Perhaps, in this case, Intel's goals were set too high, but the fact remains that even by their own admission, the Itanium hasn't become the dominant processor in the server market that Intel had hoped for. On that count, the Xeon processor, also by Intel, is doing much better. Set to compete with chips like Sun Microsystems' UltraSparc and IBM's Power, the Itanium just hasn't been taken up as greatly as Intel had expected.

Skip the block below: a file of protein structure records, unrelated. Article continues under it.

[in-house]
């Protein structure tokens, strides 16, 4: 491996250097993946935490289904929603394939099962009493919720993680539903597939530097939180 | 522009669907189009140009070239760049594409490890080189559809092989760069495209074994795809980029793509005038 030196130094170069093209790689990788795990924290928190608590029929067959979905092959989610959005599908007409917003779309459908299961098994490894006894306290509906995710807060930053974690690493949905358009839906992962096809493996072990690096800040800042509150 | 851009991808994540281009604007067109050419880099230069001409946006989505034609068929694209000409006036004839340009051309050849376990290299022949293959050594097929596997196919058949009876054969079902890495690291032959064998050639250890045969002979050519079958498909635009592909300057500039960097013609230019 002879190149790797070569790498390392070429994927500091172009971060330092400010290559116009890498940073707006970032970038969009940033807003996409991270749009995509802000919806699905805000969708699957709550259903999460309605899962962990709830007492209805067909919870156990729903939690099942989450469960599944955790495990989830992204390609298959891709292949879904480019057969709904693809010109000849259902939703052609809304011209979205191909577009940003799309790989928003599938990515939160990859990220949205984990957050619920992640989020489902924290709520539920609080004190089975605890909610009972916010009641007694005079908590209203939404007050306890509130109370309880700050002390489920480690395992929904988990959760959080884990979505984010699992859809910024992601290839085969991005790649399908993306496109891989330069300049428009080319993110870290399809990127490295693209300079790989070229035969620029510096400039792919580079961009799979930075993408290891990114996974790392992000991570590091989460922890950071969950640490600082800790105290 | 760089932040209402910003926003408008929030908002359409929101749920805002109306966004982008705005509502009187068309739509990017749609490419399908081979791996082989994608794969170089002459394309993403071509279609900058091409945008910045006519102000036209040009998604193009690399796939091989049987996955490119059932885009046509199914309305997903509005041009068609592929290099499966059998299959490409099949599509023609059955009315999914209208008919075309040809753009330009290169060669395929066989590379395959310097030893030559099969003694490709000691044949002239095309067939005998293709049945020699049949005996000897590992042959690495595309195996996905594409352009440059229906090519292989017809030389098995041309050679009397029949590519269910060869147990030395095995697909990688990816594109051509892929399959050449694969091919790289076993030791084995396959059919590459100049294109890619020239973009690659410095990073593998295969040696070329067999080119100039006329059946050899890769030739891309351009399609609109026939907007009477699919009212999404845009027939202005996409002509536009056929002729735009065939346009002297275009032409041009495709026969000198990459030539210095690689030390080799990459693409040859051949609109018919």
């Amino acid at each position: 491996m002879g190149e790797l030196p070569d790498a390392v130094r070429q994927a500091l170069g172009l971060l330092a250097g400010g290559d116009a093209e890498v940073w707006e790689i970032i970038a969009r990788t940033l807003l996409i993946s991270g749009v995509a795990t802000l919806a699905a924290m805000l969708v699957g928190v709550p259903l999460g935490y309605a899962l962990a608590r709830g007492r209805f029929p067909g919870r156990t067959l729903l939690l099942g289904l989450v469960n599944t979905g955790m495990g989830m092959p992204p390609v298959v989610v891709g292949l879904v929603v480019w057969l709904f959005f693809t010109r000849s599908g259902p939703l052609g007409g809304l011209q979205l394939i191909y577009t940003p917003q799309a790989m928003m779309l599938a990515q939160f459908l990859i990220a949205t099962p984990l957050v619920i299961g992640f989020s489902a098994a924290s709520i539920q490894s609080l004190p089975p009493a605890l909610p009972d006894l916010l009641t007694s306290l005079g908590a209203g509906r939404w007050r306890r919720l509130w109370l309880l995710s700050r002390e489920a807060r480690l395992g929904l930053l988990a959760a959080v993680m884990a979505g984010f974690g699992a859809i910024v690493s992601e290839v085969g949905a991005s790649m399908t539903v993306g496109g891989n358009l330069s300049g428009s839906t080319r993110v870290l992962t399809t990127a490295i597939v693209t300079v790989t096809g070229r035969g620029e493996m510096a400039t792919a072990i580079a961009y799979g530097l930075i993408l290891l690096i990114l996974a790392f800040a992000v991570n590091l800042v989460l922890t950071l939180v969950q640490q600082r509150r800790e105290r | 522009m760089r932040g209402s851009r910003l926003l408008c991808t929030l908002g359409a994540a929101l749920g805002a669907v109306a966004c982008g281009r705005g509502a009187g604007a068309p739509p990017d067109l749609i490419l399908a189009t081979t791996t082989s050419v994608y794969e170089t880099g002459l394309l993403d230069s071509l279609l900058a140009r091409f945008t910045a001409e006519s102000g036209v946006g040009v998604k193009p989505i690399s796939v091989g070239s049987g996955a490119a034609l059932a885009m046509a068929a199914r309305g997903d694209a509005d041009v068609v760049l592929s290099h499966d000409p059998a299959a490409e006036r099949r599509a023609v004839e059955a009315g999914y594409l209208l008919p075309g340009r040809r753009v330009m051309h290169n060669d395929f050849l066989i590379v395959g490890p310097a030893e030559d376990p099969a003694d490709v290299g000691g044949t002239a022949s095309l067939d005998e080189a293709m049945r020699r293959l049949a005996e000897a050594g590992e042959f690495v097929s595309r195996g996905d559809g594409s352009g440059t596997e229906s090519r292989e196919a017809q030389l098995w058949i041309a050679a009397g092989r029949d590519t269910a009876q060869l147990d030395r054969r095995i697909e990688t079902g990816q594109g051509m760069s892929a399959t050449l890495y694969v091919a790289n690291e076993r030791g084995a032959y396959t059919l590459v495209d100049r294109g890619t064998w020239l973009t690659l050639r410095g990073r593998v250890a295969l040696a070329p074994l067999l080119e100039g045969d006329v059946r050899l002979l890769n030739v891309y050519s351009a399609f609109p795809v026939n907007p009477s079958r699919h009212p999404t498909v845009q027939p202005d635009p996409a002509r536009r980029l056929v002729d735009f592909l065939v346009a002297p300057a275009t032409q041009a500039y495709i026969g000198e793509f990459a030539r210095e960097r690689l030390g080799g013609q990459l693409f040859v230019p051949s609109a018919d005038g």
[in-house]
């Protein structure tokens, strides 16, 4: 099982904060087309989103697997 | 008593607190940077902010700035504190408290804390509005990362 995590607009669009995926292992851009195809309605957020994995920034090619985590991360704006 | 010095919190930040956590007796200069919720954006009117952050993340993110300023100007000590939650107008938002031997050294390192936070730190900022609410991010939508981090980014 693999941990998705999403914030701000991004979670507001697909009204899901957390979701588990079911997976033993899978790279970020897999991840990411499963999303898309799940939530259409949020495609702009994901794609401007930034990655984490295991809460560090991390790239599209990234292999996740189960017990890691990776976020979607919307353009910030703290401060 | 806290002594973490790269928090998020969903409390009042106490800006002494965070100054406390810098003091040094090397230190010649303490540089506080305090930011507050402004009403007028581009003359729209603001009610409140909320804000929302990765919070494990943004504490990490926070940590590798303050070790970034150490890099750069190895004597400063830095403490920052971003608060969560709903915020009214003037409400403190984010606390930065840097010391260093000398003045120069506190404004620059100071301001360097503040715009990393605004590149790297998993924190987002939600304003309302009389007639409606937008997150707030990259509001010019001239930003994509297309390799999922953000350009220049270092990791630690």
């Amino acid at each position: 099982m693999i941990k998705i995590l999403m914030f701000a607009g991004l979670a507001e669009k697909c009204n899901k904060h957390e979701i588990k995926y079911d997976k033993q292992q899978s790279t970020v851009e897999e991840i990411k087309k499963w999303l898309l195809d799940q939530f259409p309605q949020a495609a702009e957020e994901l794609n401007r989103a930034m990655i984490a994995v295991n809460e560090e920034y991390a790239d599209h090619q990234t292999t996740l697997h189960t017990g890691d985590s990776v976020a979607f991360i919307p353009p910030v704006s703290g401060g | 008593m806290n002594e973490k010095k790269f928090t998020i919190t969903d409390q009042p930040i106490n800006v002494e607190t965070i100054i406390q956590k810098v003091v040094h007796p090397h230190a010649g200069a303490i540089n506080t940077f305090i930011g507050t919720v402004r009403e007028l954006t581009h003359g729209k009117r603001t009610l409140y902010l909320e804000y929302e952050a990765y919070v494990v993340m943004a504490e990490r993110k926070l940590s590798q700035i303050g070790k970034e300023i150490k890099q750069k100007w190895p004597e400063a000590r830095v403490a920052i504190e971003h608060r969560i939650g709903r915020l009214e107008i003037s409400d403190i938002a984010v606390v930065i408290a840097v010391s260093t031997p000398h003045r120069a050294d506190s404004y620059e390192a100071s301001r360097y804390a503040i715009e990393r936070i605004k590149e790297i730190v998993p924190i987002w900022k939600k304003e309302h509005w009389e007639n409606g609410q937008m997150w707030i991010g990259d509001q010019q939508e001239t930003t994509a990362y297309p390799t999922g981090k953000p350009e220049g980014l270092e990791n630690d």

"To try to boost sales, Intel is promoting pilot programs to let potential customers test Itanium servers in the hope that they'll then commit to the technology."
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